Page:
As digital tools empower consumers to take control of the monitoring and management of their health and wellness, insurers and healthcare organizations can’t afford to ignore a massive segment of the healthcare market: baby boomers.
Healthcare programs are rapidly expanding. Medicare, in particular, will service 18% of the U.S. population by the year 2030 (those 65 and older), which presents a golden opportunity for payers to expand their reach into a core market. The trick is having the right approach to digital engagement.
Despite the popular conceptions of a tech-averse senior demographic, the 65+ population has taken to digital integration with vigor — in the past year, internet usage among seniors rose from 24 million to 26 million, and by 2018, 70% will have adopted the internet into their daily lives.
Seniors are especially cognizant of technology’s potential to support the management of their care. In particular, they value the access to health-related information and the improvement of health outcomes that technology provides, while cost savings are less of a priority. Indeed, 62% of seniors see technology as important to health management because of its ability to bolster their understanding of conditions and medications — only 7% cite cost savings as a key benefit of technology.
And their rates of digital adoption are impressive, extending into territory more closely associated with Generation X and millennial consumers: 50% of U.S. seniors are projected to own smartphones by 2017, and 43% of Medicare members who own mobile phones already text regularly.
In response to these promising trends, healthcare industry players have invested in mobile capabilities to expand seniors’ access to care. For example, industry giant Humana recently partnered with real-time patient management solutions provider AMC Health to launch a post-discharge Telehealth program for Medicare Advantage members. The program will put Medicare Advantage members at risk for readmission in contact with doctors through weekly Interactive Voice Response (IVR) calls to discuss their current care and needs.
There has also been an emphasis on promoting healthy lifestyles, as with AvMed’s introduction of Walkadoo, an activity-tracking health and wellness app, to its Medicare Advantage members. Finally, companies are striving to improve medication adherence — OptumRx is piloting the My Medication Reminder Text Messaging program, which has already resulted in a 11% increase in medication adherence and average annual cost savings per member of $724.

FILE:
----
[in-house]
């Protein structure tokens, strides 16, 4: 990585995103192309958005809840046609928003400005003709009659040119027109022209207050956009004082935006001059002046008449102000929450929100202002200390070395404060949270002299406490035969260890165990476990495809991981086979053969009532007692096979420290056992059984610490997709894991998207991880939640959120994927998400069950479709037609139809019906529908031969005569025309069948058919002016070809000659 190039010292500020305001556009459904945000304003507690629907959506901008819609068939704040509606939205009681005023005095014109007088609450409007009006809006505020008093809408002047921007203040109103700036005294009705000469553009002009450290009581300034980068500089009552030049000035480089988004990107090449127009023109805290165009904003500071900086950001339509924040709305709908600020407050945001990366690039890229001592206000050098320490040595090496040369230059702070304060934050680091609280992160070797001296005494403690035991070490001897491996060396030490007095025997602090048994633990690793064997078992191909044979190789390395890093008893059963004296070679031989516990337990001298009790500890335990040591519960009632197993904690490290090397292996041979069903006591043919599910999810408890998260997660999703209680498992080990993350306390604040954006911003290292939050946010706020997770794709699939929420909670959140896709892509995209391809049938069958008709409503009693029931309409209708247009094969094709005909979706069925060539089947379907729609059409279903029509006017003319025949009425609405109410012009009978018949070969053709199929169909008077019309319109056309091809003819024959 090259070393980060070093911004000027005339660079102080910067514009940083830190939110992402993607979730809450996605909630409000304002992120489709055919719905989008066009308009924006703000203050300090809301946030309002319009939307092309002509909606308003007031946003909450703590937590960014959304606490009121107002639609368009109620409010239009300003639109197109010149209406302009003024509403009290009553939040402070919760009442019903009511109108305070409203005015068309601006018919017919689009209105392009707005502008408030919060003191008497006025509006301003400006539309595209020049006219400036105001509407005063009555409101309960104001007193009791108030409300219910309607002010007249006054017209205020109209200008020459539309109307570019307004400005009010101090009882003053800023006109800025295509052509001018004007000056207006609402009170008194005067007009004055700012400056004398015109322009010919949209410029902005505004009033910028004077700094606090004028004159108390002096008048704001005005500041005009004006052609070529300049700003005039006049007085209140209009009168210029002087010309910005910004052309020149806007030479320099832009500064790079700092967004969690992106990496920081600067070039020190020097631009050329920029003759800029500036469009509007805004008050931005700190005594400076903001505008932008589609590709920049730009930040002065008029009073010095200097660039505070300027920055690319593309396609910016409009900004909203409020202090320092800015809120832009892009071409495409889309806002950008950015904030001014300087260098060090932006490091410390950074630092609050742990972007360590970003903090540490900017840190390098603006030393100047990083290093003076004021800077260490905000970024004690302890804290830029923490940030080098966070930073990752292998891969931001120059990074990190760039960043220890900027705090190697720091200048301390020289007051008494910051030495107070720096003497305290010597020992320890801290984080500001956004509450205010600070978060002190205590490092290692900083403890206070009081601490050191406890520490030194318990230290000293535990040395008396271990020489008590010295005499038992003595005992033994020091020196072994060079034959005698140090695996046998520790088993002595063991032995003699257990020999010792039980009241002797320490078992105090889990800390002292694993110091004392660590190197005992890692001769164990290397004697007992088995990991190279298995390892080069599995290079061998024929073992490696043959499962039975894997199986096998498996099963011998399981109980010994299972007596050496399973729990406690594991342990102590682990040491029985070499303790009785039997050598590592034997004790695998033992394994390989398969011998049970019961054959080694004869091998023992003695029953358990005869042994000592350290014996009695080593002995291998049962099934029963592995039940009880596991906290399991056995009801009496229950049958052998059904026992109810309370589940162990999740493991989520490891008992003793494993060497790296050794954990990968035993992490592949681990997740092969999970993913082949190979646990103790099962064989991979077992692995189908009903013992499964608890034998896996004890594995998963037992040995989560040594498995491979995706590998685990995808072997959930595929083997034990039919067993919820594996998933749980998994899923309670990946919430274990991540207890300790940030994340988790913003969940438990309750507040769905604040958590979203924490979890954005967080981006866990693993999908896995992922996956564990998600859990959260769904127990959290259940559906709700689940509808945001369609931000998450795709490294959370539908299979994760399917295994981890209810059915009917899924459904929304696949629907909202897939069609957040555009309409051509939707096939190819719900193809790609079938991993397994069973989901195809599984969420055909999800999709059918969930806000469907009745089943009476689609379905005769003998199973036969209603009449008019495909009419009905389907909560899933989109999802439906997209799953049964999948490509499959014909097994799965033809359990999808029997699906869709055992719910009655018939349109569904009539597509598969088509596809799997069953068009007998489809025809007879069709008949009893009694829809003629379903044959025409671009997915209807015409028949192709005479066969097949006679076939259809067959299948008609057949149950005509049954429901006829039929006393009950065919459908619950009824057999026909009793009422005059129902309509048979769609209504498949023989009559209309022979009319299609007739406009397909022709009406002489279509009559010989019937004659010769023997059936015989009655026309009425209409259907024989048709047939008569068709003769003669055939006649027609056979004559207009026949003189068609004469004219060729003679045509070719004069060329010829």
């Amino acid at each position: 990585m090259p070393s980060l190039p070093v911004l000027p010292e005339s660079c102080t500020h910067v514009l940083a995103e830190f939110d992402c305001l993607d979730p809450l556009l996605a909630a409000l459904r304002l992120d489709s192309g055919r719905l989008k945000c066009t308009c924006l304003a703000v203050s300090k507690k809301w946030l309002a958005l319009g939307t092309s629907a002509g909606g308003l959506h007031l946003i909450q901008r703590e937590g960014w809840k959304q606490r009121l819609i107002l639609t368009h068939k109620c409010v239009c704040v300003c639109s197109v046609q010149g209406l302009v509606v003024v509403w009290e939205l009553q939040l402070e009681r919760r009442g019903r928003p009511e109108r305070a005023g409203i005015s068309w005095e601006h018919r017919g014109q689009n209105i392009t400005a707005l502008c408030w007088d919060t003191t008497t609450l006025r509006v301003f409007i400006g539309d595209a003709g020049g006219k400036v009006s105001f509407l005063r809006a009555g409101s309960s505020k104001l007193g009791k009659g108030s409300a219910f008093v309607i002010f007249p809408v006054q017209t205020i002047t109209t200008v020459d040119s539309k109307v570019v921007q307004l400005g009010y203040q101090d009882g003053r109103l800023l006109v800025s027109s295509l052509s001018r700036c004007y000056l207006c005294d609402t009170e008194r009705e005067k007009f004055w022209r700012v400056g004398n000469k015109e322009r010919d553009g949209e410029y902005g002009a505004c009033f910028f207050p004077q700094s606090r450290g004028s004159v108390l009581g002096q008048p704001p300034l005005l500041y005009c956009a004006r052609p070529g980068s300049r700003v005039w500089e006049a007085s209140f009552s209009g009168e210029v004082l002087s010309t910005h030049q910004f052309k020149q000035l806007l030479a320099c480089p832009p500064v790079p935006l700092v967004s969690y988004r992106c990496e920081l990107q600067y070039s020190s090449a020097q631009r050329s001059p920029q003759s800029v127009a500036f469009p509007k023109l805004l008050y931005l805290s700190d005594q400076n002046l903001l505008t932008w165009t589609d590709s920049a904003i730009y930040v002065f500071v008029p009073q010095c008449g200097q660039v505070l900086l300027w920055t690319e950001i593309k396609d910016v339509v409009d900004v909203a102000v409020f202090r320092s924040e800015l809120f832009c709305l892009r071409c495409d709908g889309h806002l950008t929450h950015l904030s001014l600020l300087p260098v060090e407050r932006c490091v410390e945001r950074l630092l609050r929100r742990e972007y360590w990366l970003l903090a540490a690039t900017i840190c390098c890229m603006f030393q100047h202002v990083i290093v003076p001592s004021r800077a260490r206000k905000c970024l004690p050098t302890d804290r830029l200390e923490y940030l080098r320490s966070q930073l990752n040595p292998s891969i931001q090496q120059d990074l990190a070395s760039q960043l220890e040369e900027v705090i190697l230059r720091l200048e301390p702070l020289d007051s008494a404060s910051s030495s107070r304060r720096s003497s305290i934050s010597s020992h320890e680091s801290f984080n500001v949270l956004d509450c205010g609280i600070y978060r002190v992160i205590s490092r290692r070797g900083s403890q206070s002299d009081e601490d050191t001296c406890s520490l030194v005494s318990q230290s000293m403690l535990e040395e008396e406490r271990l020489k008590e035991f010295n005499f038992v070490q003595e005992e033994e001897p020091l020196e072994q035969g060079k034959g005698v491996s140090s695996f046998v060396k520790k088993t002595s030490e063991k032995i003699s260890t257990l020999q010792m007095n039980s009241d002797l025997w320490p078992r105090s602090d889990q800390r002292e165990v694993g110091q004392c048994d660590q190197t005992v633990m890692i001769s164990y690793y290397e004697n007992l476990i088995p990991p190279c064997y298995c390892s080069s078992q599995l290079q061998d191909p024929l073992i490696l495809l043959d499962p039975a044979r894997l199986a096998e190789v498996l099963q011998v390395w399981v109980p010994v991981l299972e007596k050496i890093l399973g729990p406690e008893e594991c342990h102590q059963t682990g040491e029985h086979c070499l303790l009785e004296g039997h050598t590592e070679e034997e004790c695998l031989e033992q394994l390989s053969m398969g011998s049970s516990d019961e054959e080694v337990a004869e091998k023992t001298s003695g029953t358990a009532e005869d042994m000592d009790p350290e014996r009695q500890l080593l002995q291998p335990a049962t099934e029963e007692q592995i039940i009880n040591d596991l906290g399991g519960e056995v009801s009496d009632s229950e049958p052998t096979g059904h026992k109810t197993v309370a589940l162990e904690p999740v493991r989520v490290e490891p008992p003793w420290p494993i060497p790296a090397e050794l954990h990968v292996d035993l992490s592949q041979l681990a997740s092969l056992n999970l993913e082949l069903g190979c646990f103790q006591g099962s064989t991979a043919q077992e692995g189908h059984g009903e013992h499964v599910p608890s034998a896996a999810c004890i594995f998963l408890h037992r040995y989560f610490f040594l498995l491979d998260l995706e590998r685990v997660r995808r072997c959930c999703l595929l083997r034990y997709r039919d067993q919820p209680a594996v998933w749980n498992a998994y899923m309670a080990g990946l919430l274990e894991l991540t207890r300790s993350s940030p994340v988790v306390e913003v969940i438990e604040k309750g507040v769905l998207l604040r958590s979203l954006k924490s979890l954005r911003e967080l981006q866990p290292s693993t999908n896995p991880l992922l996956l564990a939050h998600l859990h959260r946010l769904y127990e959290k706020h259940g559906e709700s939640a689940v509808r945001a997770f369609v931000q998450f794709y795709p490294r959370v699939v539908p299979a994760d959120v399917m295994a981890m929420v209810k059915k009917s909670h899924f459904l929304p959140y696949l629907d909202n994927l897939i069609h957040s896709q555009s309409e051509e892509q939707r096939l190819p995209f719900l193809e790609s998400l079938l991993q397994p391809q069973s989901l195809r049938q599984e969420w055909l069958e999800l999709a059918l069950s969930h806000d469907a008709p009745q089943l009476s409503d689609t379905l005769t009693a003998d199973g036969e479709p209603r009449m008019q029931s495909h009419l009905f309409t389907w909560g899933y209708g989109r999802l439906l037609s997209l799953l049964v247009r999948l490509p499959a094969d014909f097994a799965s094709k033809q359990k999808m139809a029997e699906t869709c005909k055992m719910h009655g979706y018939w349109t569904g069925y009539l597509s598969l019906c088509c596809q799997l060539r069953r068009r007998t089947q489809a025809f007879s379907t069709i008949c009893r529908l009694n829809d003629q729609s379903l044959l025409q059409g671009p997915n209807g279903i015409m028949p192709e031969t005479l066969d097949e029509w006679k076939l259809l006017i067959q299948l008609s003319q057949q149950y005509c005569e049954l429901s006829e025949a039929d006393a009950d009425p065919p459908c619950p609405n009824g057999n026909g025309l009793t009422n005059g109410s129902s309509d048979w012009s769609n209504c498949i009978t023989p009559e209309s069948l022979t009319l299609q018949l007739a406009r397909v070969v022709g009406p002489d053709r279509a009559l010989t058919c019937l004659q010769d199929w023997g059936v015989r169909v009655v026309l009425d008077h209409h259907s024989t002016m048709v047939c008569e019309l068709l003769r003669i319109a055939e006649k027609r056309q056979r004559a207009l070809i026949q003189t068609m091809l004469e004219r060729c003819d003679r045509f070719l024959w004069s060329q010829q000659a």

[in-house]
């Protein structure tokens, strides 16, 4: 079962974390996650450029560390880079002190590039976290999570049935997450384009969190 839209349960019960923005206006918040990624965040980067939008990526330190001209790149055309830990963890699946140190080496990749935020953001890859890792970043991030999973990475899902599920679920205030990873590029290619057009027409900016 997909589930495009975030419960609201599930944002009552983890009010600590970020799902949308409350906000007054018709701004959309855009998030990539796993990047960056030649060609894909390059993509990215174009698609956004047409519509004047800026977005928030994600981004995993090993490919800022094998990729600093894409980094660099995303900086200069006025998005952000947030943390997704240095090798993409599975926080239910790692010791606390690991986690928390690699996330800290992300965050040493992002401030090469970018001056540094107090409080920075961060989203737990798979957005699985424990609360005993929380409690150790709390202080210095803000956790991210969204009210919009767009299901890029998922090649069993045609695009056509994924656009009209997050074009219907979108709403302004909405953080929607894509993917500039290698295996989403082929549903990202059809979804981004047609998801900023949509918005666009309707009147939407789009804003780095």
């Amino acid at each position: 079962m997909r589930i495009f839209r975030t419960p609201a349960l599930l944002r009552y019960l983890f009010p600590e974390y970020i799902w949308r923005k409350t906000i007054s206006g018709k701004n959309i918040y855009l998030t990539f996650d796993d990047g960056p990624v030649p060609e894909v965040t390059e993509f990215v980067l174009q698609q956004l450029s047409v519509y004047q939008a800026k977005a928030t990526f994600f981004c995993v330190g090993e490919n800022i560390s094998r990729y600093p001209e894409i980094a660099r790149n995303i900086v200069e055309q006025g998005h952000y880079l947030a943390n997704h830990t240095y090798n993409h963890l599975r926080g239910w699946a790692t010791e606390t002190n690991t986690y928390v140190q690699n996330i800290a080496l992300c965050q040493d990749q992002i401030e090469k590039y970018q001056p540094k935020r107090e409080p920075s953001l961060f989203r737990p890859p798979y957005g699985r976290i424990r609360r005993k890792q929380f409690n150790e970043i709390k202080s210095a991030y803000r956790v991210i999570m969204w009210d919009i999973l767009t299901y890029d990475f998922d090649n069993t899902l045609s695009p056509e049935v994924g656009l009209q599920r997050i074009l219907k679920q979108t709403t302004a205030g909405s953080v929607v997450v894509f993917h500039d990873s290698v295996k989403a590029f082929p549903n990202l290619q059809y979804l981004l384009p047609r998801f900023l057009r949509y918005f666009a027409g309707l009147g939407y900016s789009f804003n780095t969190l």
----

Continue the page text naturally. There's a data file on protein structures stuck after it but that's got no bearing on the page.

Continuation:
For those within the 65-75 age group, tablets are the device of choice, and present an opportunity for healthcare organizations to leverage digital engagement — Accountable Care Organization Hackensack Alliance launched a tablet program designed to reduce Medicare member readmissions, which yielded average readmission rates of 8%, compared to the control group’s 28%.
But before honing in on specific devices, organizations should first ensure that their web experience is seamless, especially considering that older adults are the fastest-growing segment of the web-using population — 73% of Medicare members regularly search the internet, and 91% use email frequently.
Leading the charge, Blue Cross Blue Shield launched “BCBS Marketplace” this past April, which allows retirees in over 45 states to shop for Medicare plans via a private exchange platform. Designed to be simple and intuitive, these exchanges deliver a “personalized shopping experience” similar to platforms like Amazon or Orbitz.
To meet the needs of this swiftly expanding population, payers and providers must make digital a foundational pillar of their engagement strategy — not only can it deliver added value to an increasingly digitally-savvy senior segment, it can improve the viability of an Accountable Care Organization (ACO) model by improving the quality of life for patients and reducing costs for payers and providers.